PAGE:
In sixth grade, I came home on Valentine’s Day with only a handful of cards. This was long before the day where class lists were circulated to ensure everyone brought a card for everyone. Depleted, I felt as if my whole class hated me and I had no friends – I felt offended. Looking back, I think I was affected so dramatically because I was so incredibly shy and insecure. My self-esteem was no different than a typical awkward pre-teen only I figured I was alone in how I felt.

Self-consciousness and inadequacy led me to analyze my interactions with other people. I took so much of what someone would say or do personally as if it were some kind of direct attack. My insecurities led to victimized angst and self-pity over perceived offenses.

Whether it’s self-inflicted or deliberate, we’ve all been offended to some degree or another.  A car cuts us off causing a near fatal accident, a rude store clerk embarrasses you, a friend betrays a trust, or a relative mindlessly insults or criticizes you. On a more serious level, there are those who have been physically or mentally abused by another, and the pain is horrific and unimaginable.

Those feelings of anger, frustration, resentment, and pain can poison our attitude, outlook, and hope. The idea of not taking offense, forgiving, and giving second chances destroy our victim mentality. When we remain the victim we feel entitled to snap at the clumsy waiter, be impatient with the person in front of you, and criticize the anyone trying to help.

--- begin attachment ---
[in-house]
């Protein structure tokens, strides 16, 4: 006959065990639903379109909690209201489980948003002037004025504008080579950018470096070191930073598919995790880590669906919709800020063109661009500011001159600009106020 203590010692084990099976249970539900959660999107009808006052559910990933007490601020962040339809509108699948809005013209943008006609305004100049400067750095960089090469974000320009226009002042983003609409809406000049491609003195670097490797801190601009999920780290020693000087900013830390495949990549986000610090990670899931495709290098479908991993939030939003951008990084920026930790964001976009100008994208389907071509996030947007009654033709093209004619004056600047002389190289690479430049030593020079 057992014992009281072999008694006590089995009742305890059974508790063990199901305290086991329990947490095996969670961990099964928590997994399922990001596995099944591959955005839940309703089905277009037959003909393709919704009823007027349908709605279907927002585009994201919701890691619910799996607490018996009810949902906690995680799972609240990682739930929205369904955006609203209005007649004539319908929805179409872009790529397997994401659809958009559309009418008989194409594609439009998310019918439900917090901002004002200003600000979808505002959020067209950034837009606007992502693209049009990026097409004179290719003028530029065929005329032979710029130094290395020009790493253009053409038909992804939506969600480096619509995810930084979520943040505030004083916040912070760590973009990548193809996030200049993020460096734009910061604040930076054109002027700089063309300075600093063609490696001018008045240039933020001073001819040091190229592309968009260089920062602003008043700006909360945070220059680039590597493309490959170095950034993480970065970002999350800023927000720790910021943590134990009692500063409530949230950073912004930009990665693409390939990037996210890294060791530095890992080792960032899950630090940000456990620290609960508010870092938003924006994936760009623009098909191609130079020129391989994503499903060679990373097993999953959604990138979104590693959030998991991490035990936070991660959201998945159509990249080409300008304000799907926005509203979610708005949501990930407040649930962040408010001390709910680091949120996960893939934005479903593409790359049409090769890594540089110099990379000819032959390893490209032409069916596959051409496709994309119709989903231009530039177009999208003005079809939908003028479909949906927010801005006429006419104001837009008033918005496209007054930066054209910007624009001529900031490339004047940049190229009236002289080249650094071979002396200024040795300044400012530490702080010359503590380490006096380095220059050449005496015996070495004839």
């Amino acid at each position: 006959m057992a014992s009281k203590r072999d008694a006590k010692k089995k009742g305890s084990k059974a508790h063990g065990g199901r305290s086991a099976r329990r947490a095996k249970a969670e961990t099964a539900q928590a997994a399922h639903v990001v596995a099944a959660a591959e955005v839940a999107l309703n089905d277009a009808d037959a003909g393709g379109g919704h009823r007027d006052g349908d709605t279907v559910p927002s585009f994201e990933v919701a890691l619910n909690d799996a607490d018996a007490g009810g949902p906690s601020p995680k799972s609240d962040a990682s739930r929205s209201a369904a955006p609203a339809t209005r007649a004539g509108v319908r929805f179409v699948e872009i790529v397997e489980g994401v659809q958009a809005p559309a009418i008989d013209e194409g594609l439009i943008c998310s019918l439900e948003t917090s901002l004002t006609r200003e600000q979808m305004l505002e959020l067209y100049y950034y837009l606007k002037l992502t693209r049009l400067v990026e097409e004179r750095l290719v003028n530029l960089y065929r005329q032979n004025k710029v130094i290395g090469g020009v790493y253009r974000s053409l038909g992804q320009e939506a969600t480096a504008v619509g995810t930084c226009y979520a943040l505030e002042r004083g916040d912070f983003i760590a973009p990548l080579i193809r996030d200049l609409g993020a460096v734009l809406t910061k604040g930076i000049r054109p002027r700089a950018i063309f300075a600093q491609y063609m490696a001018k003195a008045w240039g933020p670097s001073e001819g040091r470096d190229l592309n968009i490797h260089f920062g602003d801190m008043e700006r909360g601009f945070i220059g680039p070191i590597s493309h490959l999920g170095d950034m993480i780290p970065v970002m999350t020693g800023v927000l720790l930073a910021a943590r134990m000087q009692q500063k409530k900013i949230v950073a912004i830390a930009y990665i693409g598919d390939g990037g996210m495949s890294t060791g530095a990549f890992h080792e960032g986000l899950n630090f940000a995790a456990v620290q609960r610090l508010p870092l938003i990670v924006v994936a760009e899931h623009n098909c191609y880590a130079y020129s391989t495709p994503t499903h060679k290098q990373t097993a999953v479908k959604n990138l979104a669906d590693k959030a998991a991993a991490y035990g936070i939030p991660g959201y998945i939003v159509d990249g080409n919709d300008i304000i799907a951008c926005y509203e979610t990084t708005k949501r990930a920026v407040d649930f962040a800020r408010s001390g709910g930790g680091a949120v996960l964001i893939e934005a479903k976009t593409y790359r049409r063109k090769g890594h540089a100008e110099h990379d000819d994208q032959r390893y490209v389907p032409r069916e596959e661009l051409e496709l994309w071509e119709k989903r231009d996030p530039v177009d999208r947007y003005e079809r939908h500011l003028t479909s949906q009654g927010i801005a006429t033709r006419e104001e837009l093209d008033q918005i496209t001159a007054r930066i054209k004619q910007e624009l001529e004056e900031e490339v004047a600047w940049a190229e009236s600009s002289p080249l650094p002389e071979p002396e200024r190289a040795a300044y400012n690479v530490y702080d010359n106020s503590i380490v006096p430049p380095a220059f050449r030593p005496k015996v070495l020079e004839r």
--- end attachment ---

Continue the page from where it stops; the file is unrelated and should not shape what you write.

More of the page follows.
Yes, what happened might have been the worst thing you can imagine.  But how often do we allow the offense to control how we act and feel? Maybe we are one to let those feelings simmer and stew poisoning us from the inside out.  Or are we the type to obsess about the offense over and over like a moth circling a light? However we react, the choice is always ours.

“Life appears too short to be spent nursing animosity or registering wrongs.” —Charlotte Brontë Click To Tweet

I know it’s possible to let go and move on because of examples all around us. For instance, [amazon_textlink asin=’B00XWCZ3UA’ text=’Elizabeth Smart’ template=’ProductLink’ store=’choosin-20′ marketplace=’US’ link_id=’8d7d797f-7895-11e7-bbfc-59c2007fd05d’] and [amazon_textlink asin=’1609071271′ text=’Chris Williams’ template=’ProductLink’ store=’choosin-20′ marketplace=’US’ link_id=’72922523-7895-11e7-a0dd-29c128641c05′] each chose to react to life changing events in a way very different from the world. We are led to believe that we should be offended, we deserve revenge or justice. But really, whose voice would tell us to continue to poison our emotional, physical, and spiritual self?

I know.  Stopping is much easier to say than do.  Stick with me on this one because, in part 2 of this series, I’ll share seven ways I’ve come up with to replace your resentment with a healthier and happier way of thinking. It does require some work, but over time as these become habits, your burdens can become lighter.

Until next time,

Lori

How do you deal with being offended?

Stop Being Offended! is part of the Choices for Change Series.


References:
Brontë, Charlotte. Retrieved from Goodreads (2017).